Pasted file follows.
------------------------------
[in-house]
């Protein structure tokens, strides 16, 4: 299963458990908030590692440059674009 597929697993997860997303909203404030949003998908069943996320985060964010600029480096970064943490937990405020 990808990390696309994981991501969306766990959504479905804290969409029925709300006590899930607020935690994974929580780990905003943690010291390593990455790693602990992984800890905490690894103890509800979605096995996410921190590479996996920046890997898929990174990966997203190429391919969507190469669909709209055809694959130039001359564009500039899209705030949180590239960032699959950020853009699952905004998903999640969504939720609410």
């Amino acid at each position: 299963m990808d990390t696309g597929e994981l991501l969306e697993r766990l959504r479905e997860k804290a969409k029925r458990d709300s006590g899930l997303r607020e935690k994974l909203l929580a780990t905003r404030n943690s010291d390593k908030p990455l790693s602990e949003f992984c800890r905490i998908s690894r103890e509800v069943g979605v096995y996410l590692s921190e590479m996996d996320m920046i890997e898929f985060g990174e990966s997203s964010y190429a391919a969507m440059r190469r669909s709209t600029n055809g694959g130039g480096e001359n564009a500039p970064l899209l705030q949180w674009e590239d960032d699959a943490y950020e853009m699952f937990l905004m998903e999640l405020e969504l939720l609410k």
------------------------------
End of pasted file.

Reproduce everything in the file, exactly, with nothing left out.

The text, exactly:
[in-house]
């Protein structure tokens, strides 16, 4: 299963458990908030590692440059674009 597929697993997860997303909203404030949003998908069943996320985060964010600029480096970064943490937990405020 990808990390696309994981991501969306766990959504479905804290969409029925709300006590899930607020935690994974929580780990905003943690010291390593990455790693602990992984800890905490690894103890509800979605096995996410921190590479996996920046890997898929990174990966997203190429391919969507190469669909709209055809694959130039001359564009500039899209705030949180590239960032699959950020853009699952905004998903999640969504939720609410």
């Amino acid at each position: 299963m990808d990390t696309g597929e994981l991501l969306e697993r766990l959504r479905e997860k804290a969409k029925r458990d709300s006590g899930l997303r607020e935690k994974l909203l929580a780990t905003r404030n943690s010291d390593k908030p990455l790693s602990e949003f992984c800890r905490i998908s690894r103890e509800v069943g979605v096995y996410l590692s921190e590479m996996d996320m920046i890997e898929f985060g990174e990966s997203s964010y190429a391919a969507m440059r190469r669909s709209t600029n055809g694959g130039g480096e001359n564009a500039p970064l899209l705030q949180w674009e590239d960032d699959a943490y950020e853009m699952f937990l905004m998903e999640l405020e969504l939720l609410k």